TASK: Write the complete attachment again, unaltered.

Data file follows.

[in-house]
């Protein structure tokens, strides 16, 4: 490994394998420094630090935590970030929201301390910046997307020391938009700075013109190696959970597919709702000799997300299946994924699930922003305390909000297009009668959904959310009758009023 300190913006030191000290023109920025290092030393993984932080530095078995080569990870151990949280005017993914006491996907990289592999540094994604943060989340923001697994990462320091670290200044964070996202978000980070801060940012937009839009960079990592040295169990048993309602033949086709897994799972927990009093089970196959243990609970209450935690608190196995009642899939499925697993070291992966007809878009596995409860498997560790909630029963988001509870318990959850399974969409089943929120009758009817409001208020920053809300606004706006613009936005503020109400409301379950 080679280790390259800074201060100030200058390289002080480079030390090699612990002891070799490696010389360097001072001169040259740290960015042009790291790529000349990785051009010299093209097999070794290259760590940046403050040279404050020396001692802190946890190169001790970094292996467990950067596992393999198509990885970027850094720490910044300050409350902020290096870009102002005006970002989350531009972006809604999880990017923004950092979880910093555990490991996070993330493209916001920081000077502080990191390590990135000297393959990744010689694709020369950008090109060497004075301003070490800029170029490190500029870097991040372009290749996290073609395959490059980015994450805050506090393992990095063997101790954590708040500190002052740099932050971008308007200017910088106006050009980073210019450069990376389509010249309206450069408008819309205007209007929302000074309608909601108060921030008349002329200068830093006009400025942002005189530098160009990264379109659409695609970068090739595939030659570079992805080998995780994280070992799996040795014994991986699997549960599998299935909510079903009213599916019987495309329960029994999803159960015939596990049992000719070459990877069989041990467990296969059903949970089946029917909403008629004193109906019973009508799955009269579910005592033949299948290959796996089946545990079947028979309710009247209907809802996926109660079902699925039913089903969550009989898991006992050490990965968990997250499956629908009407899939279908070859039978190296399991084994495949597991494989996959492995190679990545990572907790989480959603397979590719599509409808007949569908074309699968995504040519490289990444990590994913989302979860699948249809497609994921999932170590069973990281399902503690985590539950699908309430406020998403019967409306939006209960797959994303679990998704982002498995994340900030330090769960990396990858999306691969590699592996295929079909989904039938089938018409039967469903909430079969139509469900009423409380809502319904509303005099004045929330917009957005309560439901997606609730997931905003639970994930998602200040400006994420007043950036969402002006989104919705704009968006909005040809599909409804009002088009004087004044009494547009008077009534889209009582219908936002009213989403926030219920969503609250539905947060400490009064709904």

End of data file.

[in-house]
């Protein structure tokens, strides 16, 4: 490994394998420094630090935590970030929201301390910046997307020391938009700075013109190696959970597919709702000799997300299946994924699930922003305390909000297009009668959904959310009758009023 300190913006030191000290023109920025290092030393993984932080530095078995080569990870151990949280005017993914006491996907990289592999540094994604943060989340923001697994990462320091670290200044964070996202978000980070801060940012937009839009960079990592040295169990048993309602033949086709897994799972927990009093089970196959243990609970209450935690608190196995009642899939499925697993070291992966007809878009596995409860498997560790909630029963988001509870318990959850399974969409089943929120009758009817409001208020920053809300606004706006613009936005503020109400409301379950 080679280790390259800074201060100030200058390289002080480079030390090699612990002891070799490696010389360097001072001169040259740290960015042009790291790529000349990785051009010299093209097999070794290259760590940046403050040279404050020396001692802190946890190169001790970094292996467990950067596992393999198509990885970027850094720490910044300050409350902020290096870009102002005006970002989350531009972006809604999880990017923004950092979880910093555990490991996070993330493209916001920081000077502080990191390590990135000297393959990744010689694709020369950008090109060497004075301003070490800029170029490190500029870097991040372009290749996290073609395959490059980015994450805050506090393992990095063997101790954590708040500190002052740099932050971008308007200017910088106006050009980073210019450069990376389509010249309206450069408008819309205007209007929302000074309608909601108060921030008349002329200068830093006009400025942002005189530098160009990264379109659409695609970068090739595939030659570079992805080998995780994280070992799996040795014994991986699997549960599998299935909510079903009213599916019987495309329960029994999803159960015939596990049992000719070459990877069989041990467990296969059903949970089946029917909403008629004193109906019973009508799955009269579910005592033949299948290959796996089946545990079947028979309710009247209907809802996926109660079902699925039913089903969550009989898991006992050490990965968990997250499956629908009407899939279908070859039978190296399991084994495949597991494989996959492995190679990545990572907790989480959603397979590719599509409808007949569908074309699968995504040519490289990444990590994913989302979860699948249809497609994921999932170590069973990281399902503690985590539950699908309430406020998403019967409306939006209960797959994303679990998704982002498995994340900030330090769960990396990858999306691969590699592996295929079909989904039938089938018409039967469903909430079969139509469900009423409380809502319904509303005099004045929330917009957005309560439901997606609730997931905003639970994930998602200040400006994420007043950036969402002006989104919705704009968006909005040809599909409804009002088009004087004044009494547009008077009534889209009582219908936002009213989403926030219920969503609250539905947060400490009064709904």